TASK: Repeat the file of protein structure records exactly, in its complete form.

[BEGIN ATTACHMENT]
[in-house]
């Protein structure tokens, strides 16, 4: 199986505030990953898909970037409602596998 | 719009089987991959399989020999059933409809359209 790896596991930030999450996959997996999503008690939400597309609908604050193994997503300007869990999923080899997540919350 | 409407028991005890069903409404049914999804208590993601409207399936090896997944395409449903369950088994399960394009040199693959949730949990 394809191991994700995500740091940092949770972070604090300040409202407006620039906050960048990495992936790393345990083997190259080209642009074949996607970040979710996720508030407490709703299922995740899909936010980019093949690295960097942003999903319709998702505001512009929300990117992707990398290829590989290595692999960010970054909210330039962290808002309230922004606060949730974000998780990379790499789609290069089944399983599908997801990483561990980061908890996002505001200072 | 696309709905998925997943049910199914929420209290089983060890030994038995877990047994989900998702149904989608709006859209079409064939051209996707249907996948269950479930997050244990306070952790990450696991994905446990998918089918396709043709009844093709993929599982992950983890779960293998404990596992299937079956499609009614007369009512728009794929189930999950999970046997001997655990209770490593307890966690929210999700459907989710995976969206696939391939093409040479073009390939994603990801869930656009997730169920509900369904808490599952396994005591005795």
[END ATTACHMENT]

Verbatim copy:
[in-house]
């Protein structure tokens, strides 16, 4: 199986505030990953898909970037409602596998 | 719009089987991959399989020999059933409809359209 790896596991930030999450996959997996999503008690939400597309609908604050193994997503300007869990999923080899997540919350 | 409407028991005890069903409404049914999804208590993601409207399936090896997944395409449903369950088994399960394009040199693959949730949990 394809191991994700995500740091940092949770972070604090300040409202407006620039906050960048990495992936790393345990083997190259080209642009074949996607970040979710996720508030407490709703299922995740899909936010980019093949690295960097942003999903319709998702505001512009929300990117992707990398290829590989290595692999960010970054909210330039962290808002309230922004606060949730974000998780990379790499789609290069089944399983599908997801990483561990980061908890996002505001200072 | 696309709905998925997943049910199914929420209290089983060890030994038995877990047994989900998702149904989608709006859209079409064939051209996707249907996948269950479930997050244990306070952790990450696991994905446990998918089918396709043709009844093709993929599982992950983890779960293998404990596992299937079956499609009614007369009512728009794929189930999950999970046997001997655990209770490593307890966690929210999700459907989710995976969206696939391939093409040479073009390939994603990801869930656009997730169920509900369904808490599952396994005591005795």